| 5°C Dublin

chat master Tommy Tiernan is an outsider, a beatnik presence - and also RTE's best interviewer

Funnyman Tiernan didn't even make it on to RTÉ's top-earner list, yet he is the best interviewer the broadcaster has.


Razor-sharp Irish comedian and broadcaster Tommy Tiernan

Razor-sharp Irish comedian and broadcaster Tommy Tiernan

Irish actress Brenda Fricker

Irish actress Brenda Fricker

RTÉ television and radio host Ryan Tubridy

RTÉ television and radio host Ryan Tubridy


Razor-sharp Irish comedian and broadcaster Tommy Tiernan

Sometimes a man has to wait a while to find his most glorious expression, to arrive at the moment to which his entire lived experience has been directing him.

At 51, Tommy Tiernan, his flood of natural-born curiosity, boundless empathy and razor-sharp ear illuminated by RTÉ's Saturday night lights, has landed in that happy place.

Tiernan, as anybody fortunate enough to witness his latest gentle masterclass of the craft in the company of Brenda Fricker can attest, is a magnificent interviewer.

He gets people, is authentically interested in their journey, gently peels back the layers until we arrive at their essence.

Unlike so many of his brash, vacuous, look-at-me peers, he is content to sit in the passenger seat, permitting his guest to drive the conversation.

For the viewer, it makes for an uplifting, unforced, scenic, and hugely fulfilling joyride.

Tiernan has the nose of the prospector, knowing instinctively where to mine for nuggets.

He is fearless, unafraid to open doors even when he has no clue what lurks on the other side: landmines, diamonds, banality, chaos.

Some of the great treasures are found when he wonders down these unfamiliar, less-travelled lanes.

Critically, he possesses the emotional intelligence to adjust to the changing landscape of the conversation.

At the outset of their chat, it was plain that Fricker did not want to be within a million miles of the studio; by the end, happily running free in the forest of superior conversation, she did not want to leave.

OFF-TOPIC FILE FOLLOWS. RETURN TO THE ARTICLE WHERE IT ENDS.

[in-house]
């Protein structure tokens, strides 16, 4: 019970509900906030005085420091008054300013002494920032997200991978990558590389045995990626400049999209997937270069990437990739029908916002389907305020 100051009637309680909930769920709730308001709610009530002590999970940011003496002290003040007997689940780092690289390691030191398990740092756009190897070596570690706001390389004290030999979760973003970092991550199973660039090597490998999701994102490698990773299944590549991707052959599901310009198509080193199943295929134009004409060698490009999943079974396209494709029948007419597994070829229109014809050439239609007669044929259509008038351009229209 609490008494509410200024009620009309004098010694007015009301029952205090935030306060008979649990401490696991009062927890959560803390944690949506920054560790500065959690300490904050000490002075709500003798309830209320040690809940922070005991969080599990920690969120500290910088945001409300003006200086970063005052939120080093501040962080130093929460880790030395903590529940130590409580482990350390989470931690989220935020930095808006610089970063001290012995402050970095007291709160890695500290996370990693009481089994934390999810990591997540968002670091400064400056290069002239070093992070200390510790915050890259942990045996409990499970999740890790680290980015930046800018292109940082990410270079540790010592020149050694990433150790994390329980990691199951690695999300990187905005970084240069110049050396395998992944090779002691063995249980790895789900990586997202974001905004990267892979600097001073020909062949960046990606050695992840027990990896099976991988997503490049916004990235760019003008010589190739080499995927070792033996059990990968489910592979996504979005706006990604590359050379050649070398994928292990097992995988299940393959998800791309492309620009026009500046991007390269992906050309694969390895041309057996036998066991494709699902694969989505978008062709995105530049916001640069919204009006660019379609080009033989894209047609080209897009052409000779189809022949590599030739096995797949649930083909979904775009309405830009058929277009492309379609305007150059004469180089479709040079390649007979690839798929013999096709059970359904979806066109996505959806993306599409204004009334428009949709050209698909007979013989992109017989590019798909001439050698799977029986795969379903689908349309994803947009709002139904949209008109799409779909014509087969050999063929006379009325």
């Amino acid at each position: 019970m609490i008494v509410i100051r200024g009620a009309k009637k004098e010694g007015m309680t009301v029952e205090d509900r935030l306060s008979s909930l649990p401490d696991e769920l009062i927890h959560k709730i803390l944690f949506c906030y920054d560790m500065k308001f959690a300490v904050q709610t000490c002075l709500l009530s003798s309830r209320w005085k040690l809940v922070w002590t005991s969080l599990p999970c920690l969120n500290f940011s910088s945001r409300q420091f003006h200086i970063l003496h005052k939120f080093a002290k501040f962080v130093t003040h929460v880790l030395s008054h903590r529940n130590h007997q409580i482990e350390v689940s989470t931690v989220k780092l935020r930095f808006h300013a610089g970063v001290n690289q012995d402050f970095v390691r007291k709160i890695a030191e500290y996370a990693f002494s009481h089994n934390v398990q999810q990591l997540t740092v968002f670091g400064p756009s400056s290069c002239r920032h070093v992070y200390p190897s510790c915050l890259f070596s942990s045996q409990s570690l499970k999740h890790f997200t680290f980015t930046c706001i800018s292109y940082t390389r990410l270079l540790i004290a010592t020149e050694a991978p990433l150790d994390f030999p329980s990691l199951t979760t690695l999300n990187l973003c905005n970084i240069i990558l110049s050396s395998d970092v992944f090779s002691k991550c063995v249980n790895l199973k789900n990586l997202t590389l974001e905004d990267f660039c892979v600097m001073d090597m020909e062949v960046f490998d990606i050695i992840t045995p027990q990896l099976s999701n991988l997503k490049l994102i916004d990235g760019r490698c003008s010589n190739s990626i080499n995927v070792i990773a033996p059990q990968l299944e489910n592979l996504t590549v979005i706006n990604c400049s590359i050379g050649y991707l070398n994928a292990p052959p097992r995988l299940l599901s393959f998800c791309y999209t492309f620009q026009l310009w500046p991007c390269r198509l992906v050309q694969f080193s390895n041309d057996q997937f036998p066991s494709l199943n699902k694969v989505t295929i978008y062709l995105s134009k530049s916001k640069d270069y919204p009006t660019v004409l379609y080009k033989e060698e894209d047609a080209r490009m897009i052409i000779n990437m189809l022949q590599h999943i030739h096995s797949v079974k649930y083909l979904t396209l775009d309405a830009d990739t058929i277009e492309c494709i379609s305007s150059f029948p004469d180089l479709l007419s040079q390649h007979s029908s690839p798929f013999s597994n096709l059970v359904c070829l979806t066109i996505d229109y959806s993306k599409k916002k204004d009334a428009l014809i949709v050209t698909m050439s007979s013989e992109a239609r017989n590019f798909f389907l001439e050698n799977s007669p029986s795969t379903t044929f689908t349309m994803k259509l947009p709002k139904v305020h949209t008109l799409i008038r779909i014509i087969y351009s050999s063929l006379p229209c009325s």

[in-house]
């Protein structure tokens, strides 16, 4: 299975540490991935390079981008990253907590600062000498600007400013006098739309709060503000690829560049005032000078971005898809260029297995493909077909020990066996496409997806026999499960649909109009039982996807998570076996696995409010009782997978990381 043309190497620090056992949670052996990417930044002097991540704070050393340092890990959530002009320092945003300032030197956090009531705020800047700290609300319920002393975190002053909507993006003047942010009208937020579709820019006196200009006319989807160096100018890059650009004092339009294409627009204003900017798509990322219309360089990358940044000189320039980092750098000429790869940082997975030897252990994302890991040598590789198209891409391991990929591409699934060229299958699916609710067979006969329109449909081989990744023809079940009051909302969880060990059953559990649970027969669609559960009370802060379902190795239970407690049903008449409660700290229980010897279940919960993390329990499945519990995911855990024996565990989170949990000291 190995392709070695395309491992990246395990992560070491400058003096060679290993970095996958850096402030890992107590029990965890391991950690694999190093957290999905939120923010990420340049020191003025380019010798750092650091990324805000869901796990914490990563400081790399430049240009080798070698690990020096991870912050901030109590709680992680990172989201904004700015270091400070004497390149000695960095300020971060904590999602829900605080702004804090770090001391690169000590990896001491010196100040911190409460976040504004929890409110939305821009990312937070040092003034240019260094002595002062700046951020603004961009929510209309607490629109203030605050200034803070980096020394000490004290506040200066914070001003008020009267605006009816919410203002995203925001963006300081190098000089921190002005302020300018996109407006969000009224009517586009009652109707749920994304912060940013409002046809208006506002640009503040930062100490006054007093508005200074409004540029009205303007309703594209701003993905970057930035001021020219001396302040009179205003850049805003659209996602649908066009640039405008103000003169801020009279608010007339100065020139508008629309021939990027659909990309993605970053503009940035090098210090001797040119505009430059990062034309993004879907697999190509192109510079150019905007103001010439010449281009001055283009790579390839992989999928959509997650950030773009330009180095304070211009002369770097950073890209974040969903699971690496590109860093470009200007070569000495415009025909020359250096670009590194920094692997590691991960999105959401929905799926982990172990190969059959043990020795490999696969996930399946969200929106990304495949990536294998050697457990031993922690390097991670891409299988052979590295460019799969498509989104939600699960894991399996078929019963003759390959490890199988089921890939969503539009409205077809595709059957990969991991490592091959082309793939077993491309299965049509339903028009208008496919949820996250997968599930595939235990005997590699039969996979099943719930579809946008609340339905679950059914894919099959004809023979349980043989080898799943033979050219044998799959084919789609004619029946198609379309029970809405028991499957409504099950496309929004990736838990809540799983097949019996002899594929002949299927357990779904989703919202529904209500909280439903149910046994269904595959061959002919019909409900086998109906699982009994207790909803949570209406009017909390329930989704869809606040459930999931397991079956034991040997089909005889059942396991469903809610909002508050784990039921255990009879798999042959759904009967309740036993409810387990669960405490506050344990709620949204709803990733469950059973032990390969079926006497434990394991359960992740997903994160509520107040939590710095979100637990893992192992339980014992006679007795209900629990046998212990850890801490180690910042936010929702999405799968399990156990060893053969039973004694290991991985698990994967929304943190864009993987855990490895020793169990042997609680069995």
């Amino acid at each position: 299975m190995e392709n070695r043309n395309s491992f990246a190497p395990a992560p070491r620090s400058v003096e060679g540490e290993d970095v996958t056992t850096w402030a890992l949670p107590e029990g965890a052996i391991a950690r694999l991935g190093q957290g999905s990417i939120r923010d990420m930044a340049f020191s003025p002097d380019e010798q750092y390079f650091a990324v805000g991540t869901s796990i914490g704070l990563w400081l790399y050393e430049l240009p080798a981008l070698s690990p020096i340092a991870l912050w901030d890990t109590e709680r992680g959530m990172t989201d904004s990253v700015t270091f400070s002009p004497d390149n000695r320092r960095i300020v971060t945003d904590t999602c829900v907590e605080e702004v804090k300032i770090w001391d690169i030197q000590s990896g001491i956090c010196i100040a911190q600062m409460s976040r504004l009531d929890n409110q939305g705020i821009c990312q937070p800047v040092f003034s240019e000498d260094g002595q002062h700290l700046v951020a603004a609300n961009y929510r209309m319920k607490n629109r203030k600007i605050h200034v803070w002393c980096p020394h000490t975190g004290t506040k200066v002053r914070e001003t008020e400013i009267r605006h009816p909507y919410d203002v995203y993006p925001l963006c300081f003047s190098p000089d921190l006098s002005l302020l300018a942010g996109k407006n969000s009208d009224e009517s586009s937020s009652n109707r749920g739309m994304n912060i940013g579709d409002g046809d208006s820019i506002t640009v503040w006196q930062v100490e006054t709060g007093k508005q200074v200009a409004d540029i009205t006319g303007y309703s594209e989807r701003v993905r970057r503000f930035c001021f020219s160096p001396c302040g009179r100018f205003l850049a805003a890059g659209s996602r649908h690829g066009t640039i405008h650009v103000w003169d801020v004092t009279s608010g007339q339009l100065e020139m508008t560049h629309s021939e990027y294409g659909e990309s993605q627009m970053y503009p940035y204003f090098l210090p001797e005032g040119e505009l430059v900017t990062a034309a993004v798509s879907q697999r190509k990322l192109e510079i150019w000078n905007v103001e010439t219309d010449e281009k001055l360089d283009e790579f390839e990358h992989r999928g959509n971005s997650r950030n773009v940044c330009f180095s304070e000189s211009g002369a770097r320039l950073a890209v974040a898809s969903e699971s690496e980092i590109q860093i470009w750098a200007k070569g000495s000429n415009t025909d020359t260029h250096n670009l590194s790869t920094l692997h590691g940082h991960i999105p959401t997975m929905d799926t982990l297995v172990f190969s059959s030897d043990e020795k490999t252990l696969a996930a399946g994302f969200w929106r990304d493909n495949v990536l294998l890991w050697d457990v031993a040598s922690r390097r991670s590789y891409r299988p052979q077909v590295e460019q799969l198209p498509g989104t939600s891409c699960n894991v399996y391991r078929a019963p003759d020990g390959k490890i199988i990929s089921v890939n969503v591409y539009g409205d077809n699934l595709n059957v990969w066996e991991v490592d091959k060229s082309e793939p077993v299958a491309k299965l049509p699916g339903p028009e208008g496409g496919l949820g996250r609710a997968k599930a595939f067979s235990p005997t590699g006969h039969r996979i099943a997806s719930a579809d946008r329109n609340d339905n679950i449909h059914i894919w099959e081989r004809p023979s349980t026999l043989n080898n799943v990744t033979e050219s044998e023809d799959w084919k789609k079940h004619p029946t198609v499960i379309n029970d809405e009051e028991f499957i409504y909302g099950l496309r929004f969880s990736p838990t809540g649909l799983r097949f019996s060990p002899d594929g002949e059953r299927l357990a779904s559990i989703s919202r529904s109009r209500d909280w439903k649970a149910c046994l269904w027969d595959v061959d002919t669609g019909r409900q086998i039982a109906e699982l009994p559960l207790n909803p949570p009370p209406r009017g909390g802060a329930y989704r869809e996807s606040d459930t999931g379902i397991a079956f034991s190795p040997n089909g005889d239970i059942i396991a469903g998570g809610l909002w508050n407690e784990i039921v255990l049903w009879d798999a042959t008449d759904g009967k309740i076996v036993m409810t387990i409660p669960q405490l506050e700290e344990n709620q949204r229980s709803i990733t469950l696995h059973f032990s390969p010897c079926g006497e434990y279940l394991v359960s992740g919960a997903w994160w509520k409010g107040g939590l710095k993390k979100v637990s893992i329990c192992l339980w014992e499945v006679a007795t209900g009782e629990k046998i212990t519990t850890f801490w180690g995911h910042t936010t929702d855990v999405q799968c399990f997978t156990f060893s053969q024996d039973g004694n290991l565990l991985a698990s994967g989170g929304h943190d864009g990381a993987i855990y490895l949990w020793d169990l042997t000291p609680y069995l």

It was as if Tiernan achieved the miracle of holding a jeweller's magnifying glass to his subject, but somehow doing it unobtrusively: It brought Fricker's humanity, her scars, the depth of her personality into a lovely, sharp focus.

Tiernan is an outsider, a beatnik presence.

He and his beanie hat did not feature on the Rich List of RTÉ presenters unveiled to a somewhat startled nation last week.

Yet, as he showcases maverick credentials with growing authority, stamping his identity on that testing primetime slot, it is he - rather than those at the high-earning summit - who is stepping into the shoes of old, beloved giants.

No, we will not make the pointless and absurd leap of declaring Tommy the new Gay Byrne, not at all. But, the suspicion is, the departed maestro would relate to how Tiernan tills neglected ground, give a nod to the impressive range of the younger man's naturally inquiring mind, and his firm grasp of what makes for compelling TV.

Tiernan comprehends a basic obligation of the craft: He listens, really, intensely listens.

You might think it the most essential tool of an interviewee, yet it is one beyond the reach of a surprisingly significant number of his fellow travellers.

What sets him apart from the rest of the field is that he is utterly un-spooked by silence. Three seconds, four seconds, five seconds: He allows the music of the unspoken word to penetrate the hush. It isn't TV; it's two people on high stools shooting the breeze.

And it is a gorgeous rebuke to that school of loud, brash presenters who lack the intellect or the humility to recognise the power of stillness, how meaning can fill the vacuum. A confession: I was never entirely seduced by Tiernan's successful brand of comedy (I'm certain he somehow survived my indifference).


Only a combination of lockdown closing off the Saturday night city and the recent appearance of my colleague and friend Nicola Tallant on the show drew me in.

And there he was flexing the impressive abs of his empathetic muscle.

In tuning in, I stumbled upon a wonderland of compassion, wit, intelligence, and warmth. His own life's struggles, the darker places he has visited that are etched into his lived-in face, seem to inform his wisdom and affinity.

Tiernan's sharp radar, his ability to locate and hone in on the essential essence of his guests was a hugely unexpected surprise. Watching him at work is to be reminded of Con Houlihan's gorgeous line, the one Liam Aherne wisely nailed to the wooden bones of The Palace Bar.

"A bird is known by its song, a man by his conversation."

This hymn to Tiernan's easy grace in the hardest arena- and TV is unspeakably difficult - is not designed to slight others, but still it must be said. Even if the bewildering numbers on Ryan Tubridy and Ray D'Arcy's payslips suggest otherwise, our eyes and ears and heart insist it is Tiernan making a bewitching claim to be the shining light of Irish television chat show hosts.

Download the Sunday World app

Now download the free app for all the latest Sunday World News, Crime, Irish Showbiz and Sport. Available on Apple and Android devices

Sunday World

Top Videos